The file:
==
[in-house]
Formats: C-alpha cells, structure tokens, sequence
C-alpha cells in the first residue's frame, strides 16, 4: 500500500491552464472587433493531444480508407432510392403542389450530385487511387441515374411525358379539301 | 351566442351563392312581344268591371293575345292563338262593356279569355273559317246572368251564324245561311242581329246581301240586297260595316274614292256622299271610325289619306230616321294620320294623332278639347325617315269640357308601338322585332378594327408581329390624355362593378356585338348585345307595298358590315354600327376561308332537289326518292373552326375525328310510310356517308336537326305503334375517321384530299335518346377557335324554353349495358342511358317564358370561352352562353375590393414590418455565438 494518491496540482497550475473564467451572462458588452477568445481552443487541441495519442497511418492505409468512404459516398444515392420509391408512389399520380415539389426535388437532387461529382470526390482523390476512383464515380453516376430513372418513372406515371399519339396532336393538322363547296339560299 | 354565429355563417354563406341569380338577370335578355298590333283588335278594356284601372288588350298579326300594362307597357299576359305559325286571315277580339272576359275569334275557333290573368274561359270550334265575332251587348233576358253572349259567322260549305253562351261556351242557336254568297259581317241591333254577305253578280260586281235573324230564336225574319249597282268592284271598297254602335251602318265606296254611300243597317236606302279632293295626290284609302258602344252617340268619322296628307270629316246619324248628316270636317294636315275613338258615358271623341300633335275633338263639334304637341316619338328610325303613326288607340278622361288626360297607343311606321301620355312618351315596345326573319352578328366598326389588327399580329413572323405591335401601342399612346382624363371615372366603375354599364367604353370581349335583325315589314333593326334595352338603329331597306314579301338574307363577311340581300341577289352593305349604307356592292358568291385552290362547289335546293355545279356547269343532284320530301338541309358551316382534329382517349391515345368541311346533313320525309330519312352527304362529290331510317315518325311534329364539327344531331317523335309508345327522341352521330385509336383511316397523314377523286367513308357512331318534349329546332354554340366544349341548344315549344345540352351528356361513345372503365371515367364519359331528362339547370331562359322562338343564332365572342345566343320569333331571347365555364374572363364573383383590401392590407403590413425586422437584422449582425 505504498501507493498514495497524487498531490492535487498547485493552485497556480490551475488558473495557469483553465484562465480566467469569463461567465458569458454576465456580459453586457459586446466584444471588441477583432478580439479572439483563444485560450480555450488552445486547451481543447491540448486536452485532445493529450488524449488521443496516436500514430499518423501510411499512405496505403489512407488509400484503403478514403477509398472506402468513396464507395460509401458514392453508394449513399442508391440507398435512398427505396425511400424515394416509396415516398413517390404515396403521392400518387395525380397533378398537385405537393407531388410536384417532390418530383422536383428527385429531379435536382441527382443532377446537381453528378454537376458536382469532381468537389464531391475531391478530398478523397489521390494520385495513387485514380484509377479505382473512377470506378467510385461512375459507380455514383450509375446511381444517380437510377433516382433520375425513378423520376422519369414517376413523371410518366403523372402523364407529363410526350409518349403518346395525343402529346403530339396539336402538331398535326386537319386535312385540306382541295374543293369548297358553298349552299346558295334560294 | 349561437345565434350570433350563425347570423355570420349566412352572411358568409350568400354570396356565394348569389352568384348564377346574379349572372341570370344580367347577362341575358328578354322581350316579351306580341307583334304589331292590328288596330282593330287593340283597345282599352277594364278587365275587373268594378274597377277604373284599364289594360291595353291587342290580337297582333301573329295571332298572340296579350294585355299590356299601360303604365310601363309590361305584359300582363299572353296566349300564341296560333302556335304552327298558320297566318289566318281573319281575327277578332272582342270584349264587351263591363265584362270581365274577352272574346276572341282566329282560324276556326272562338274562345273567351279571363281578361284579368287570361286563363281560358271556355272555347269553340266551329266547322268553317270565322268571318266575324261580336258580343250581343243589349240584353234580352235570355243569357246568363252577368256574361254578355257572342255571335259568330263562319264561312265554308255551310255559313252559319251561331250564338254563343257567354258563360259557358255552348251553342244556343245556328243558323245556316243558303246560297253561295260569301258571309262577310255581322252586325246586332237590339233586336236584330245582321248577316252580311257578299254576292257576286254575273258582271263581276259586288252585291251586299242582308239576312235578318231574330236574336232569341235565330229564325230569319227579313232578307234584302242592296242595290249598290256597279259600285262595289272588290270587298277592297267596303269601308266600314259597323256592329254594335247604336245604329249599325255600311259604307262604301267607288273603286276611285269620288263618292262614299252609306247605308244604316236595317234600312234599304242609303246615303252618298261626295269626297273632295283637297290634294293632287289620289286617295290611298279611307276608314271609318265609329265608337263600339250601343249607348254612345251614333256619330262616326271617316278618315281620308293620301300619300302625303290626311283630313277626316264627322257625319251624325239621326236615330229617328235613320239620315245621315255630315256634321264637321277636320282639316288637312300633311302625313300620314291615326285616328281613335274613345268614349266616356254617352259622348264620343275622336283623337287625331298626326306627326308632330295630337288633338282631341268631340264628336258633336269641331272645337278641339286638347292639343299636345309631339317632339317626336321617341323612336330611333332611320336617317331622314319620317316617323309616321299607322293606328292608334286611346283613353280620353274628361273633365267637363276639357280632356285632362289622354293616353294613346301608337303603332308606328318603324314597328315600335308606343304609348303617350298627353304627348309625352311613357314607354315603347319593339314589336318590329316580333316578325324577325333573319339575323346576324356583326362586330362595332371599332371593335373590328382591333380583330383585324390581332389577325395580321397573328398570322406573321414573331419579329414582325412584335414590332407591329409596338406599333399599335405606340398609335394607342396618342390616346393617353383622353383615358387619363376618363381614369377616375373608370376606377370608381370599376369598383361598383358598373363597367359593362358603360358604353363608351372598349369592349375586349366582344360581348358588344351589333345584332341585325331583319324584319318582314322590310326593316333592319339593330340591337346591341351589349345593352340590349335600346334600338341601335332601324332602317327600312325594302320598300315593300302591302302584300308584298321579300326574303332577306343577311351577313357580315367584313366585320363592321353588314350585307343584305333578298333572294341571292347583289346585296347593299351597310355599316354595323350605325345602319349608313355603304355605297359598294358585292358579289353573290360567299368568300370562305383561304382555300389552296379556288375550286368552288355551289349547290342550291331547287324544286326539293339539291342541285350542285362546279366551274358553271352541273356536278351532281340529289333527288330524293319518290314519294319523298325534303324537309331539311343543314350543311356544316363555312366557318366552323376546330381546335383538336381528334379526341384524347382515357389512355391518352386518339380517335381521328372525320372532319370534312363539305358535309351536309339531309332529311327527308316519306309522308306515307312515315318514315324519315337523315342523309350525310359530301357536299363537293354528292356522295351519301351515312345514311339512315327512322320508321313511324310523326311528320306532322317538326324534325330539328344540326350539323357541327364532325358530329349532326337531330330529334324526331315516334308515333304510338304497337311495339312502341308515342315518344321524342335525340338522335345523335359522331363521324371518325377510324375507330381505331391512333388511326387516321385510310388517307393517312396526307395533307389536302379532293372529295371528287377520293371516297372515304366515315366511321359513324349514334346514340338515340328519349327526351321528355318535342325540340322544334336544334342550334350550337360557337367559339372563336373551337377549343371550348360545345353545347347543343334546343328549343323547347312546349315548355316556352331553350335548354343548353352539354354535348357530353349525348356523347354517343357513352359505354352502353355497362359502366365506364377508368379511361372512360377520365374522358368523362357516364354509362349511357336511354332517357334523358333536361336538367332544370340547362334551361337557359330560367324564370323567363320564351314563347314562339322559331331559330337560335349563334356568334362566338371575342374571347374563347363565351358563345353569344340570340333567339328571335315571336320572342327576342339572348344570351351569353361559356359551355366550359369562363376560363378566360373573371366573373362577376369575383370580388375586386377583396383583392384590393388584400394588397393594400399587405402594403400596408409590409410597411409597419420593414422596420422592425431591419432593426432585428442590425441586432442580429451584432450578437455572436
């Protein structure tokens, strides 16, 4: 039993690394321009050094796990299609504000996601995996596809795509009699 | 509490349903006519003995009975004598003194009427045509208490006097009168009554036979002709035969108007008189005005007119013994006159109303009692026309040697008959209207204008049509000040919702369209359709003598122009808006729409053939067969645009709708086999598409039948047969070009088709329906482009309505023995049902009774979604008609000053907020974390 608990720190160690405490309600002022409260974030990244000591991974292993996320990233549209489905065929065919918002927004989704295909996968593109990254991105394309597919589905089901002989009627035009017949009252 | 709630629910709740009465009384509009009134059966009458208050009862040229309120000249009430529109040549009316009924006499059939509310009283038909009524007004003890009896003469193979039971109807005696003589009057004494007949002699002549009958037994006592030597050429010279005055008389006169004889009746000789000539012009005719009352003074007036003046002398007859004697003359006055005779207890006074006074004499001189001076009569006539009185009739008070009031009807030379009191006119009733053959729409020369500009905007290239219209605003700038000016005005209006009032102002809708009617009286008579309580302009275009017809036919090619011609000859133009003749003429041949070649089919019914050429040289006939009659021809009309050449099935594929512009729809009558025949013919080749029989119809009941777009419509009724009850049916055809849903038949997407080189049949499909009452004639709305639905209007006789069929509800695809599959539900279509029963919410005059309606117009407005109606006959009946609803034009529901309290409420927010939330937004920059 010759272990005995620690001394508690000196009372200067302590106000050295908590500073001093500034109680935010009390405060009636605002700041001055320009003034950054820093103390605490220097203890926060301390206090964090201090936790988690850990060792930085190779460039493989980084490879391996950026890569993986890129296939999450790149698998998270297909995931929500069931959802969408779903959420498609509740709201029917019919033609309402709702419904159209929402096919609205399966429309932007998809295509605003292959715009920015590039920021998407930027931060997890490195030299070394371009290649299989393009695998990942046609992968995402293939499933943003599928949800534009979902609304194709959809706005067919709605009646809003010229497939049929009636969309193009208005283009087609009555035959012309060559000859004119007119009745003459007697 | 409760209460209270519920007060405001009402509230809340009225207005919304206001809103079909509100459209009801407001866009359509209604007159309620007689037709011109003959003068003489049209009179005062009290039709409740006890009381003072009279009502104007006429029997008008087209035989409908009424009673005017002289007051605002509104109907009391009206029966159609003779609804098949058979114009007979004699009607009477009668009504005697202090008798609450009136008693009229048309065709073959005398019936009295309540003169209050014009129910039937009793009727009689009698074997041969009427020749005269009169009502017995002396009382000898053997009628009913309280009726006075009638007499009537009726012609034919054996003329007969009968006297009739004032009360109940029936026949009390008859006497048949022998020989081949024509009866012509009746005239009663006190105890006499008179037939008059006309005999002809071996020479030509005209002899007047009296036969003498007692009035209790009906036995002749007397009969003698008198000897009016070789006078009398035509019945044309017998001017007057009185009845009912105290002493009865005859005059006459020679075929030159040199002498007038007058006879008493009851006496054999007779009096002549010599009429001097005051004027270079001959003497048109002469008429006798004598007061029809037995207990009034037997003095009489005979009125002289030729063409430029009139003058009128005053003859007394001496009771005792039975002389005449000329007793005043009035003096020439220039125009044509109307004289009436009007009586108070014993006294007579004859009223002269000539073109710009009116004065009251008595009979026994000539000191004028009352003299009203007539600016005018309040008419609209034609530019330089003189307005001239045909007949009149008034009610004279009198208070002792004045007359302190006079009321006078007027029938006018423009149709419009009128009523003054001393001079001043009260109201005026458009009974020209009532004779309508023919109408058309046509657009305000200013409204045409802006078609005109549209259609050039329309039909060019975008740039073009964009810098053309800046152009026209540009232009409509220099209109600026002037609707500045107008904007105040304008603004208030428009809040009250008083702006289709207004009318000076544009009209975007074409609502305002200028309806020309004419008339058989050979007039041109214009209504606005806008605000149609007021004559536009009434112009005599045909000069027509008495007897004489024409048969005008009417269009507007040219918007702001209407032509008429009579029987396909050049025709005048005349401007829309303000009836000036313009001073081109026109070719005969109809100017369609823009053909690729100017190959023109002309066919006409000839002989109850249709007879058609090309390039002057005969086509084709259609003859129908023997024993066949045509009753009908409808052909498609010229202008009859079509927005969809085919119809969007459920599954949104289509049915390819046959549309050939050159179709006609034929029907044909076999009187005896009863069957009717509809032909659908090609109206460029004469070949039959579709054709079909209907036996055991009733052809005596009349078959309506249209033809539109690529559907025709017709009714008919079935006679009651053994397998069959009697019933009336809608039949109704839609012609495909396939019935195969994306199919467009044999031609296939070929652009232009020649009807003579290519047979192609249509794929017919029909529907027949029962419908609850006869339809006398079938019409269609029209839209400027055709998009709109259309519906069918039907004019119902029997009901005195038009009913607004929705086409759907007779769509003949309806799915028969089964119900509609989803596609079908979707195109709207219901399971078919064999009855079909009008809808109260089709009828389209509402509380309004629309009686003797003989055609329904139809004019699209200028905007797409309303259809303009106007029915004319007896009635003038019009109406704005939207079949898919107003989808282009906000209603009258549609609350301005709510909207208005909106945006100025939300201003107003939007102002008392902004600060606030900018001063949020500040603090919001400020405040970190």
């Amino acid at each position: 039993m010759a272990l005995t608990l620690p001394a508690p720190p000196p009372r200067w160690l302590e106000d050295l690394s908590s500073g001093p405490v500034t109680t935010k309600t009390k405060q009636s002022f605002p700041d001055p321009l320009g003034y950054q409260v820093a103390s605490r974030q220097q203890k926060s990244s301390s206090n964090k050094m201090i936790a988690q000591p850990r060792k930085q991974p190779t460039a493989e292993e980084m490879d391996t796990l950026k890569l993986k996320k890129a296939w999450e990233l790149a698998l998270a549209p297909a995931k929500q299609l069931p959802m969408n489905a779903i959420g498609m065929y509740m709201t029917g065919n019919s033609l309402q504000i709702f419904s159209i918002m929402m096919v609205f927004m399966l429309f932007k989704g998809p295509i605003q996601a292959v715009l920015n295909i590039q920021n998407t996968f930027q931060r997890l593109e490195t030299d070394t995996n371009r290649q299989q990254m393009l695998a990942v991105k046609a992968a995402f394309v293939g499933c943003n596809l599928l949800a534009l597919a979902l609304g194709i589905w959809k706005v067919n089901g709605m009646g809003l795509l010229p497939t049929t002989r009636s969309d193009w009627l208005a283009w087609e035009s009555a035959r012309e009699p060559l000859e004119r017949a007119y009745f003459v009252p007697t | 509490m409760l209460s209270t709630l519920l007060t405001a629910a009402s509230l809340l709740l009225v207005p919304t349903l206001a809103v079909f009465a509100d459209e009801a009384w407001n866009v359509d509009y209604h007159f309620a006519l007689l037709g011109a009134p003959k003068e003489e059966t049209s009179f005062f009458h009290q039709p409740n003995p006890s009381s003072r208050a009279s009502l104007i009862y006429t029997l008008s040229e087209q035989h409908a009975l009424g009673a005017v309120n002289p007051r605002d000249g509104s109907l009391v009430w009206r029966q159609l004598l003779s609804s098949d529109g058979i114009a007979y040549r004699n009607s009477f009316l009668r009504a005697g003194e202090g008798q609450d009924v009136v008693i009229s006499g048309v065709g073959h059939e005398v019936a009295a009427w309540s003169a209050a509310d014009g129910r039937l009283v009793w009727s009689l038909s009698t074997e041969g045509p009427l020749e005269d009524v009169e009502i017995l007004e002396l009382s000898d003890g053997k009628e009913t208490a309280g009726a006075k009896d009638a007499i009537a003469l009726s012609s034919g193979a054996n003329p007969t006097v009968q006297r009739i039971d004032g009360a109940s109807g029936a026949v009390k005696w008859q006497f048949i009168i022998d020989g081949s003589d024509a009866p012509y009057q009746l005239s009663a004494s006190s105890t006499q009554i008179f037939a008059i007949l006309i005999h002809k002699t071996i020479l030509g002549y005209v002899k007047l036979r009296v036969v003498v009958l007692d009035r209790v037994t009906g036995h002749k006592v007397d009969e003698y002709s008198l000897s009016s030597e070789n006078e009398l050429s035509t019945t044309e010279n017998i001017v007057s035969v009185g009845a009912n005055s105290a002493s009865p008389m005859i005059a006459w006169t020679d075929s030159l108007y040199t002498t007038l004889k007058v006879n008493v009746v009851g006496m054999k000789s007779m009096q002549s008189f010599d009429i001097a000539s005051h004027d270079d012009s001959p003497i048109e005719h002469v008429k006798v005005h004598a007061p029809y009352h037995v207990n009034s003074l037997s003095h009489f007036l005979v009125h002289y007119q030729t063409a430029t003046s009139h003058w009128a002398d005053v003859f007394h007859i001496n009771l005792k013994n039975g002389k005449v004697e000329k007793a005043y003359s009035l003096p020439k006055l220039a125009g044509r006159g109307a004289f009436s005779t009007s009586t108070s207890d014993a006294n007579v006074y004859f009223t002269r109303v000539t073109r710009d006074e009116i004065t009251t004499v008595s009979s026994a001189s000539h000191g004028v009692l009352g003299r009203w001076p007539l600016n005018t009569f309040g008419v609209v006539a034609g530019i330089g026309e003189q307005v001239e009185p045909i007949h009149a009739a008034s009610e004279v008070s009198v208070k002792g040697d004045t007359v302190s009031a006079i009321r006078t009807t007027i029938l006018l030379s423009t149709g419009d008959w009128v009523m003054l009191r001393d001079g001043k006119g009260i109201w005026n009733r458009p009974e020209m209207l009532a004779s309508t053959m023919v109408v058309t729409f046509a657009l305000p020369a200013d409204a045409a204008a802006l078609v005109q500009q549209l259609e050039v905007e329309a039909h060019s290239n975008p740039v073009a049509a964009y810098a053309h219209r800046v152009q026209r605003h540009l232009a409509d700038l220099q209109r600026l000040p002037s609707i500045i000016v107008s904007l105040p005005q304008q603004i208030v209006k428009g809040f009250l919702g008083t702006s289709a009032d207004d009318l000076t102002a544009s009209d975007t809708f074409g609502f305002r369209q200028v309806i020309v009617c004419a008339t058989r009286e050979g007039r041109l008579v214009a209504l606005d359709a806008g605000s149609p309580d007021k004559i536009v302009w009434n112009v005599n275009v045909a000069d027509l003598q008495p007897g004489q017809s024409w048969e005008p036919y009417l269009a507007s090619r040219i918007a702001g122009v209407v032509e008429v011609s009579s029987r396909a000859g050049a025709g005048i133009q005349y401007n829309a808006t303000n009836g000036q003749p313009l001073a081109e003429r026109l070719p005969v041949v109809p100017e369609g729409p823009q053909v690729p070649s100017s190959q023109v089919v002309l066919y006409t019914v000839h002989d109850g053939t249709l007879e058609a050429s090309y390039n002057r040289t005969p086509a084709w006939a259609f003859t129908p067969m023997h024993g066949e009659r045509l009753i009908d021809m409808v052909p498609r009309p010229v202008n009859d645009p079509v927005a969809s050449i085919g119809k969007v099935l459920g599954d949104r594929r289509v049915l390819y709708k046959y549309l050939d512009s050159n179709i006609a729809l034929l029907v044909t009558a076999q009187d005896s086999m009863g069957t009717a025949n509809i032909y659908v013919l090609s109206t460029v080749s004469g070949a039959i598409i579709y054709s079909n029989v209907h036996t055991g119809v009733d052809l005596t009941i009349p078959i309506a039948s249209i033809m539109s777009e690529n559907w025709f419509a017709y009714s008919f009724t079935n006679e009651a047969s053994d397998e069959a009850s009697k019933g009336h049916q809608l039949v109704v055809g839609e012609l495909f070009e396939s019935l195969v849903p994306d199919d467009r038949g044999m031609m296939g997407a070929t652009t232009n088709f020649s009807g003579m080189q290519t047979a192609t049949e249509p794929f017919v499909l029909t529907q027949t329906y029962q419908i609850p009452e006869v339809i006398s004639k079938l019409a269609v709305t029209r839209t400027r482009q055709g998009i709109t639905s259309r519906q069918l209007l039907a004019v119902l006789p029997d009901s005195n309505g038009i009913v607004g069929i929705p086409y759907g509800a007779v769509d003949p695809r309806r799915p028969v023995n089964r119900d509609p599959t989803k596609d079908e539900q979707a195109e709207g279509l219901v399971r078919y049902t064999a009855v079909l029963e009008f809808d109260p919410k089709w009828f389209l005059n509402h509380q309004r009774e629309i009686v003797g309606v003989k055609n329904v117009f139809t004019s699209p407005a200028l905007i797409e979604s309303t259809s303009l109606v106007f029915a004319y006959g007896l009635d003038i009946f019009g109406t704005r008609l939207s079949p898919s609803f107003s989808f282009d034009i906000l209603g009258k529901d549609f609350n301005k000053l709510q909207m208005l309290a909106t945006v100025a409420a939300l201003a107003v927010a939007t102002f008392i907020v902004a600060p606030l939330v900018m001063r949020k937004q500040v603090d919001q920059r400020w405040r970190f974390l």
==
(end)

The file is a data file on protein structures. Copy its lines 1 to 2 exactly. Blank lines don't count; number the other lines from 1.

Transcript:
[in-house]
Formats: C-alpha cells, structure tokens, sequence